Winchester Q4301 FMJE PLTD 9mm


#1

Here’s an interesting type of 9mm from Winchester. It’s a 124gr tin plated steel jacket with a brass disc covering the base. The FMJE stands for “full metal jacket encapsulated” I assume, and the PLTD must mean “plated” as in tin-plated over the steel jacket. I don’t know why they needed the brass disc on the base of the bullet and why they didn’t just have the steel jacket go all the way around the base. Lew told me that this is probably a contract export for possible European police use. It has a typical lead core, but uses lead-free primers (they have the bumpy-primer look to them).


#2

DK - there is a whole series of these headstamps, and most were made for the German
Police. I don’t know all the codes, but the “B” (if that is a “B” I am reading on the headstamp)
probably identifies which state it went to. Any guess on my part as to what state it represents would be nothing
more than conjecture.


#3

I saw these bullets (just the bullets) being manufactured at Winchester’s East Alton plant some years ago, but I don’t know who they were intended for for. Purpose was to limit airborne lead exposure from the exposed base on indoor ranges, the same reason for using the lead-free primers. Strange to me that if they are destined for Germany, why wouldn’t there be some German printing on the box?


#4

I just found the construction strange since I have seen many other copper and steel jacketed bullets with fully enclosed bases in which the jacket is complete and extends all the way around. The brass disc seems like a costly extra step, unless it yields some ballistic advantage?


#5

Dennis - only the German Police and/or Winchester could answer that questions with certainty.
One answer would be, with the miimal amount of information on the box, and English being a
universal language that probably half of the entire German population reads, wrties and speaks
well, why bother?


#6

I have some Fiocchi 123gr JHPs that have a similar base at the disc (the bullet is a poor-performing clone of the Winchester SXT)…I was told that it was cheaper and easier to use a separate disc; that way lots of bullets could easily become ‘green’ after the fact.

Absent a plating/jacketing setup like that used for the Gold Dot bullet, I can see how it’d be simpler touse standard setups/production lines for normally jacketed bullets then add the base disc later in the production or delete it for products where the “greenness” was unneeded.

I can’t envision any terminal advantage to the base-disc setup, and certainly not on a FMJ or totally plated bullet.


#7

Matt, that disc prevents the lead from getting out of the jacket. Sowith it is considered to be somewhet more environmental friendly. To my knowledge today a must for German indoor shooting ranges of the police and the military.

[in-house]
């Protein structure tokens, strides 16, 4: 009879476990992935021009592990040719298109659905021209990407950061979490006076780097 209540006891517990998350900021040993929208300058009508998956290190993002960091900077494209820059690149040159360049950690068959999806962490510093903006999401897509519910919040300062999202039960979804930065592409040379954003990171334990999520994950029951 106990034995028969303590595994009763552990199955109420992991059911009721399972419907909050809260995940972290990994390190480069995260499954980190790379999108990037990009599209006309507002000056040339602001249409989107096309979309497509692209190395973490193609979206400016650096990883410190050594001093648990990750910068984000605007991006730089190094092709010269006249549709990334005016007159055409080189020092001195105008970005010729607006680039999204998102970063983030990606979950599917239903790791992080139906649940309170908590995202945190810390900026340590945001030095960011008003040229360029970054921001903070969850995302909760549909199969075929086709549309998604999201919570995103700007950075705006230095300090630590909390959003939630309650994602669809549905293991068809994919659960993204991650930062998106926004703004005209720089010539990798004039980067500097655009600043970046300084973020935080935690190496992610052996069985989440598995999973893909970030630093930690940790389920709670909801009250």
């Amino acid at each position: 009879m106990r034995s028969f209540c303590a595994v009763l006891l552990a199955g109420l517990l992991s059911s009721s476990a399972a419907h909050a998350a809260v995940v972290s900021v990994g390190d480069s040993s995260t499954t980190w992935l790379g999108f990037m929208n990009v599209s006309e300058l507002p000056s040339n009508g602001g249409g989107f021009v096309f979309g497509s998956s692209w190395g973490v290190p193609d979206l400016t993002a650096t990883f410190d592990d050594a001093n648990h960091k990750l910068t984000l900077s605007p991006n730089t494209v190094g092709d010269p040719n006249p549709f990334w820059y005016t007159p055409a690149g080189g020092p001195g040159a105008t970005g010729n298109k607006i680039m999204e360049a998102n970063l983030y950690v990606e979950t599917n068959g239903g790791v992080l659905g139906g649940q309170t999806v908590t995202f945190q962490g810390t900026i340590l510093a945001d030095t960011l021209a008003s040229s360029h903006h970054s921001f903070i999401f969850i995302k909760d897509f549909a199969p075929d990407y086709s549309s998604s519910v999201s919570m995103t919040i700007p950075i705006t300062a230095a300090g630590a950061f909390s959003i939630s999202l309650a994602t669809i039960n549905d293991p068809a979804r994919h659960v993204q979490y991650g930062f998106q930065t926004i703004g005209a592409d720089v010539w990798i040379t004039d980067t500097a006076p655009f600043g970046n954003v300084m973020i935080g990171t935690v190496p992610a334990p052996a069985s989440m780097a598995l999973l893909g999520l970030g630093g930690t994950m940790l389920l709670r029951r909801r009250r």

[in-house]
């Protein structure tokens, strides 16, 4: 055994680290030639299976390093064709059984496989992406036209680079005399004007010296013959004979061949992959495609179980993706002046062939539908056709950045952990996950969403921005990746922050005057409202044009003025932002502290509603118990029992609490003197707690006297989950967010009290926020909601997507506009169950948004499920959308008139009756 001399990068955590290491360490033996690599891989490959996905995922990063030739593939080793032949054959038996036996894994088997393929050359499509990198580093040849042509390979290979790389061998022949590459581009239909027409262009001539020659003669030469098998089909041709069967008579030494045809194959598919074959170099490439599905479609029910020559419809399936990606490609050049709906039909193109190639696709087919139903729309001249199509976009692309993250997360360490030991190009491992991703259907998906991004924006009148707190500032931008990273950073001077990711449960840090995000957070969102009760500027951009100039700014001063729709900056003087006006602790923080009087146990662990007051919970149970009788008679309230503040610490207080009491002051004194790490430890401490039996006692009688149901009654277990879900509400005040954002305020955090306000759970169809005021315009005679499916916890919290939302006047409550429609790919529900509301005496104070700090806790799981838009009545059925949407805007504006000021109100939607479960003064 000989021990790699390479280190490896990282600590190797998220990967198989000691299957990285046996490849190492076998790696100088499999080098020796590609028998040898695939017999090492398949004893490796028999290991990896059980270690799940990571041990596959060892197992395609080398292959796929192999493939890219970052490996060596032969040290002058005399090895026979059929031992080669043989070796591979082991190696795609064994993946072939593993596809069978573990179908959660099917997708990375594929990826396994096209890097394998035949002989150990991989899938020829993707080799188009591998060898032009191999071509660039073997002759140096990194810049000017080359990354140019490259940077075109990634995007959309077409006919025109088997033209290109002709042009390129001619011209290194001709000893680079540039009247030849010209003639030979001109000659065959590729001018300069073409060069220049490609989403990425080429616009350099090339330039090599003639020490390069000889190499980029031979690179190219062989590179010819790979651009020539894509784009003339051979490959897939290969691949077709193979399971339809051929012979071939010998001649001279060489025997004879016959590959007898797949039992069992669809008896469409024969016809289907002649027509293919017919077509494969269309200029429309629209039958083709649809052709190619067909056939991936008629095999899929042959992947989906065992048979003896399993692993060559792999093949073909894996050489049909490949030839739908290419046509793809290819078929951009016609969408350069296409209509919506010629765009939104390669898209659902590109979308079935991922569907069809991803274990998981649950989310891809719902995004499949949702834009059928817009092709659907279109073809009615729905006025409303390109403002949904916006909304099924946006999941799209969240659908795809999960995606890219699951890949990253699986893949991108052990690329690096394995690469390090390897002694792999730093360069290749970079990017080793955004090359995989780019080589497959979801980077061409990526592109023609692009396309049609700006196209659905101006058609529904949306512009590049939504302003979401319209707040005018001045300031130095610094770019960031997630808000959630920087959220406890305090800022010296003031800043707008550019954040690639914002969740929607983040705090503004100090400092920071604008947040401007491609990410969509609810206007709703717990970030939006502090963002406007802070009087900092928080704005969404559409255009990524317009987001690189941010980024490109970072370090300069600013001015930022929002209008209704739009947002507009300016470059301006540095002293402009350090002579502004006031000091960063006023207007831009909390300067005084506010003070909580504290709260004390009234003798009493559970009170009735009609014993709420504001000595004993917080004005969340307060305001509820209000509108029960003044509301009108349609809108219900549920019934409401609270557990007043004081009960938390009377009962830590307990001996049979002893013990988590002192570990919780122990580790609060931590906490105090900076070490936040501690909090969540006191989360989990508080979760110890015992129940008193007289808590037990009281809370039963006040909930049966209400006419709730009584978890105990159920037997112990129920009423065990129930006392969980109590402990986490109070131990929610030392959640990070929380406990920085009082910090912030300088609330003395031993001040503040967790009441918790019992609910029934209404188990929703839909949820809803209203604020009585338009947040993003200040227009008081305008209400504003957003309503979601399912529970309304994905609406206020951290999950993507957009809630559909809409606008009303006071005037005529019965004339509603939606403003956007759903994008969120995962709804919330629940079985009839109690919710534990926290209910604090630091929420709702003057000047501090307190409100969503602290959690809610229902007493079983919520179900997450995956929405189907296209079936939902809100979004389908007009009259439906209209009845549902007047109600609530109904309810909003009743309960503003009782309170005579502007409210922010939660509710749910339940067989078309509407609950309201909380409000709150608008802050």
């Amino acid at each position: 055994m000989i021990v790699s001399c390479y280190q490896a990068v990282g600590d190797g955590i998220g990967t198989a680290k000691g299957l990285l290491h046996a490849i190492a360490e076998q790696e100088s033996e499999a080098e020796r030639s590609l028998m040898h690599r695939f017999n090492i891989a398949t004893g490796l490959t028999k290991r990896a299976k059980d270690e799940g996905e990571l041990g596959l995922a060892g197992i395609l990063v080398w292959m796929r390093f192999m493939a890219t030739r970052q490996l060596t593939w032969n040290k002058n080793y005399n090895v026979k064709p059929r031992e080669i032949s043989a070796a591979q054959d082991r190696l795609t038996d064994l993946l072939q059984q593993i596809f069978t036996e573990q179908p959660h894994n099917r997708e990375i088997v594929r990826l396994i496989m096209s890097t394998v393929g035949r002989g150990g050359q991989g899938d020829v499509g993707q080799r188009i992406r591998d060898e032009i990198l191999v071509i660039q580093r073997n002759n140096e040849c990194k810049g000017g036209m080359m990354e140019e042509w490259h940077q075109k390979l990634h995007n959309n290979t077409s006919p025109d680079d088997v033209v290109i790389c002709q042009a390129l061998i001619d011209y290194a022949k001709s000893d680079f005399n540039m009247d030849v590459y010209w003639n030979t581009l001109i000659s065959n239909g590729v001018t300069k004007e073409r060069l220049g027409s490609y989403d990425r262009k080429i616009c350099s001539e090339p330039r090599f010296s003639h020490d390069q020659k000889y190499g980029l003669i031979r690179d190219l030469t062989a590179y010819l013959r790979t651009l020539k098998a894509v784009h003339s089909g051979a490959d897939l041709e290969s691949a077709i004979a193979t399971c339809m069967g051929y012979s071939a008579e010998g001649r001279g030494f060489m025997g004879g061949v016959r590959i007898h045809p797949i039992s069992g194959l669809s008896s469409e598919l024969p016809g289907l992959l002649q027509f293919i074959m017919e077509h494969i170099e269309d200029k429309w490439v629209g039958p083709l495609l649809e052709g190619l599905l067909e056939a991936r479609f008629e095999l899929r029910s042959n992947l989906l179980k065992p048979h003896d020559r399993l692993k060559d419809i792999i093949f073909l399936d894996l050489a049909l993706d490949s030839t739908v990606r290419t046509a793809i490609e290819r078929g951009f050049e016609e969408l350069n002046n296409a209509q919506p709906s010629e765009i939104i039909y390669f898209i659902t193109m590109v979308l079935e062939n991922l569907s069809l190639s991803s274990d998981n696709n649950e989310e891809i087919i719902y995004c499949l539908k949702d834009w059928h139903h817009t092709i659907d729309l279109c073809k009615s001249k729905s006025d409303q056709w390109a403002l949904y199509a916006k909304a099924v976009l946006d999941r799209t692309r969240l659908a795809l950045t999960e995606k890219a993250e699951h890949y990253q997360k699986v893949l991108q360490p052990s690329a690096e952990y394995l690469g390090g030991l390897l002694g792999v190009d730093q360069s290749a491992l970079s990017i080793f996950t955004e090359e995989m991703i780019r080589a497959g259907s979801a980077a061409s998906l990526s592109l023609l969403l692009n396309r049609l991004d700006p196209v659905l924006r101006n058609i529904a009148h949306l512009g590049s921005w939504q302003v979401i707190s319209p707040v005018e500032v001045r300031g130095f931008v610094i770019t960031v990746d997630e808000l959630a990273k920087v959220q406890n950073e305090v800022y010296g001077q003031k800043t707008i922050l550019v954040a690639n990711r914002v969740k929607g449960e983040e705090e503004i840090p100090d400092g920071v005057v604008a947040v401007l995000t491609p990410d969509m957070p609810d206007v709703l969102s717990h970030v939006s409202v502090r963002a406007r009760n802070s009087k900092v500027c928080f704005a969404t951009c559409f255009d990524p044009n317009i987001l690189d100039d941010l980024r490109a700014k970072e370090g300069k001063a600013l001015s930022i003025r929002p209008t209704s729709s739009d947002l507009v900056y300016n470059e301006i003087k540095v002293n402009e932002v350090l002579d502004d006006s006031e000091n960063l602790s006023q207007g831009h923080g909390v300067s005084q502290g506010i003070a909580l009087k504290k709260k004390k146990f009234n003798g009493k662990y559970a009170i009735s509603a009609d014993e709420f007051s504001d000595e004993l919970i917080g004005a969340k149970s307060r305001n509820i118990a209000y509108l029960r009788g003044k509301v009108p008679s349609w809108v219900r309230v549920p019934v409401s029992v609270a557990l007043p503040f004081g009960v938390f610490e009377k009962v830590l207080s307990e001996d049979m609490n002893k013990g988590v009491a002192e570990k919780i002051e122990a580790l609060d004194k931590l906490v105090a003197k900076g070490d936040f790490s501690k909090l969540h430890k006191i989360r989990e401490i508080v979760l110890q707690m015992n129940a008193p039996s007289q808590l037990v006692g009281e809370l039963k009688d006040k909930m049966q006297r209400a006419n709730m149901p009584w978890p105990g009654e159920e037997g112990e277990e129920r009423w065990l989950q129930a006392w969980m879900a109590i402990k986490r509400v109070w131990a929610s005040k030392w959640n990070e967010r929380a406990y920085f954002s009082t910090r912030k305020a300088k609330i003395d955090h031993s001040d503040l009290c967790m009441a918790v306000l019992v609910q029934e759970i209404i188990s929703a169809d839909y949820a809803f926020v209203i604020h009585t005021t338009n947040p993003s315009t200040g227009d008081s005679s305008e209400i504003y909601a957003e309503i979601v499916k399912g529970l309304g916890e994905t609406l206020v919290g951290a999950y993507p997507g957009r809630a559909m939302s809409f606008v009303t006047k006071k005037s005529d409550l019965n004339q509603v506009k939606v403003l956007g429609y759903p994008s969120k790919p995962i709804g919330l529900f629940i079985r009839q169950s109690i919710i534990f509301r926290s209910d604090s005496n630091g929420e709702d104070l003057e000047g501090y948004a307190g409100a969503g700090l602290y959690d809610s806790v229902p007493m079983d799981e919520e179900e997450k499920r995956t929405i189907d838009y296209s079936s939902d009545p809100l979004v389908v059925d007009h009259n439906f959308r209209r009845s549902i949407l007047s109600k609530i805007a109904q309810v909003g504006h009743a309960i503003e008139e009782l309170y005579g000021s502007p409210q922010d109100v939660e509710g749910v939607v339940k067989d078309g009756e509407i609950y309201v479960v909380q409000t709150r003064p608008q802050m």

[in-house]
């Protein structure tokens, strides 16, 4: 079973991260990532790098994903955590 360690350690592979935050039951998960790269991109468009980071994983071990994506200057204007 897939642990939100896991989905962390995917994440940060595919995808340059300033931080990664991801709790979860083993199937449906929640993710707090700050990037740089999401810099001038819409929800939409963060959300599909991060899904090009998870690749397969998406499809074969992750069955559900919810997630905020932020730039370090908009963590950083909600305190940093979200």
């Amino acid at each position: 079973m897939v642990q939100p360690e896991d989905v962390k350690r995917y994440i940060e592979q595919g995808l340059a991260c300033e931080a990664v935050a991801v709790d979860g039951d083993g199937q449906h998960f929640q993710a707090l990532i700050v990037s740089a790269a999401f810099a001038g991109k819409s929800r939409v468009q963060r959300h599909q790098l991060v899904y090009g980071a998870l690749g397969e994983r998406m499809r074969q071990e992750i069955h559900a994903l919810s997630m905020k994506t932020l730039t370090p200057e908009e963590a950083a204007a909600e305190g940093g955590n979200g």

John, despite so many Germans read/speak English the box would be marked in German if it would have been for official use of police or military.
Then again it might be a lot for evaluation or one of many other possible exceptions.


#8

EOD - could be. My impression is that I have seen boxes for some of the other code letters, in German
collections, and they were in English, but I could be wrong. My German file on 9mm is so big, I can’t take the time
right now to search it out. One of these days, I am going to have to split it into Pre-1945 Germany, West Germany,
East Germany, and now reunified German Federal Republic.

Maybe one of the 9mm collector-members in Europe like Rolf Foerster, or Morten Stoen, or someone has some of these boxes and could post pictures of them. I don’t have any of them in my own collection. There is simply no question that the headstamp style pictured is that of the numerous variations supplied to Germany, as Lew Curtis said. Lew is traveling now, but he probably has some boxes and likely knows how to interpret the headstamps. They show the basic Police Unit the rounds were supplied to, or that is my understanding. I have a lot of the cartridges, but again, no single box, so I probably should have kept my big mouth shut on that subject.


#9

I just ran across this old thread when searching for something else…

At http://www.patroner.no/img2/Win_NT_Germany.pdf there is a list of headstamps on these series of cartridges, allegedly test runs for German police. The list and the information in it is based on cartridges in my own collection and information from George Kass, Peter Petrusic and others. Any comments would be appreciated.

morten


#10

DKConfiguration,

I wonder how it could be possible on existing machinery to make a FMJ bullet that is closed on all sides.


#11

Morten, thanks for the list and your research.

I doubt these were test lots. If they had been they would have carried EO (experimental order numbers) instead of Q numbers that seem to always represent production orders or sale of production ammo. perhaps this is production to a standard production specification. Morten’s list implies manufacture over a number of years. My understanding is that this was non-toxic, low cost training ammunition of various German police units. The only boxes I have seen are the ones illustrated. I suspect this was a rejected lot that was sold on by Winchester on the US market. I have seen both French and Taiwanese police contract ammo that was reject or over production and sold on the US markets in US marked boxes. The fact is, I have no first hand info on the boxes that this ammo was in when delivered to the German police. I have seen these style boxes with EO numbers that came directly out of various German police facilities that were test projects for these agencies in these countries.

Of course I can be very wrong. This is what I’ve been told over time but have no documentation.

Cheers,
Lew